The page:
After breakfast, we had a lot of organizing to do. We had slack pack bags, day pack bags, and food drop bags to label and drop off in the correct spots. Luckily, I'm a highly organized person! We got all our perspective bags in their proper places and got in the van to the trail head.
I'll say this: I am so glad we slackpacked today! Cause once again, the book was quite deceiving in its depiction of flat terrain. It was like New York. On steroids. (That's known as Maine) Lots of little ups and downs, relentlessly. Plus three river fords. On one ford, there was a rope that you could hold onto overhead as you walked across. The current was quite strong, so it was necessary to really hold tight. However, the rope was just a little to high for me, and my arms were overhead, as high as I could get, with just the tips of my toes barely touching the riverbed. I had to have Sub pull the rope down for me!
It was nice to be part of a group, once again, though. Professor, Peaches, Wilson, Mother Teresa, and Grizzly were nice to eat with, talk with, laugh with. We had first lunch near a nice waterfall, and had some mini food breaks after each river crossing.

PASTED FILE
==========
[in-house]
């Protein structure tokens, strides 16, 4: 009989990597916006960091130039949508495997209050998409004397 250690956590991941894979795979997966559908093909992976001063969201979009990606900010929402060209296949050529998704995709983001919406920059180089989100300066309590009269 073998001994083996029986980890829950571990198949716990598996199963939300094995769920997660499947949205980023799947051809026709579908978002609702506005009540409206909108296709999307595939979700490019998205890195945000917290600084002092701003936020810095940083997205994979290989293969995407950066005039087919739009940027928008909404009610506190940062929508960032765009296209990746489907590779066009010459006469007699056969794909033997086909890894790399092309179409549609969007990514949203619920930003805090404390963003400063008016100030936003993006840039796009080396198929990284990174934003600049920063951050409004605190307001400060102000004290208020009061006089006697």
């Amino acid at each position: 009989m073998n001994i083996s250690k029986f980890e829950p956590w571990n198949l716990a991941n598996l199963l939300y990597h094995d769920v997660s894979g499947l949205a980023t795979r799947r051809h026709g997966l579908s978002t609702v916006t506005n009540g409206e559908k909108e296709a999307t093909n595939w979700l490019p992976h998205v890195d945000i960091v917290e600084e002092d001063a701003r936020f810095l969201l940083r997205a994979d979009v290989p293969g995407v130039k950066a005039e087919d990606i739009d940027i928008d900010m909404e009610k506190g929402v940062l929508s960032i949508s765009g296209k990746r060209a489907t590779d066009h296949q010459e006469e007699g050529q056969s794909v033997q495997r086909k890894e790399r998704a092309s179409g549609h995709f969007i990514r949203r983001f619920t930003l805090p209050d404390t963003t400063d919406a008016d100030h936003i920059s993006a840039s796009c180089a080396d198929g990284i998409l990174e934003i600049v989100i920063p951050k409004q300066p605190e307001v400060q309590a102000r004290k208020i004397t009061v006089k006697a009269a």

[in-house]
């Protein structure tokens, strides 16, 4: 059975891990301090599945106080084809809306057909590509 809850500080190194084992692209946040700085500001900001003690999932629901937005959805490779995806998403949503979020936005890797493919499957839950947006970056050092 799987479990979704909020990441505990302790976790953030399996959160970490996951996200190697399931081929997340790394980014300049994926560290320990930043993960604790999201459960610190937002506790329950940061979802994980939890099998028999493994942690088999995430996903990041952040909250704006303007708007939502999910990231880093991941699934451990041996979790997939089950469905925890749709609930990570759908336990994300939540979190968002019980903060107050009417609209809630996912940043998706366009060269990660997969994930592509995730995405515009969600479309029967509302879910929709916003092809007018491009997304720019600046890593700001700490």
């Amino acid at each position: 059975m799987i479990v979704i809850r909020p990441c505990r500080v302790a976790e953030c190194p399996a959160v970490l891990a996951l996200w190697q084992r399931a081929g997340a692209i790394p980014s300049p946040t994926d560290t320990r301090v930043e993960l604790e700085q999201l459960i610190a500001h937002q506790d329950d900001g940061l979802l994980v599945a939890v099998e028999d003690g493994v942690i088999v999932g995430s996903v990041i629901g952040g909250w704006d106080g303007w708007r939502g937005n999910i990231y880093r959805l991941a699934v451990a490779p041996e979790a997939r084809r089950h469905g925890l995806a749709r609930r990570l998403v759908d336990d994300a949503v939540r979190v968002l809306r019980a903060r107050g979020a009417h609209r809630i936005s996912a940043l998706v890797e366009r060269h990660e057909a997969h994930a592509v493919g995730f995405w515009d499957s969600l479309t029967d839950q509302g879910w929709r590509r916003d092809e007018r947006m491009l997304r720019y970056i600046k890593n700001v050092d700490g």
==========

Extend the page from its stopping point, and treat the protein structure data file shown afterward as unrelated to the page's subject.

After the third river crossing, we followed a side trail marked with pink tape to get our slack pack bags. Oh, so heavy! Just another .7 miles to the shelter. Subaru and I had talked about moving on past the shelter, but by the time we got there, it was 5:15. And we were tired. And then it started raining. So it was good that we stopped.
There was one guy in the shelter when we arrived, he had taken up half of the 6 person shelter for himself and his dog. He was a little taken back when we asked him to move his stuff to the side so we could sleep in the shelter. He was even more taken back when Wilson moved his dog's sleeping pad from the platform to the floor of the shelter. Did he really expect that we would go set up tents out in the rain so that his dog could sleep on the sleeping platform of the shelter? Yes, he did. Oh well.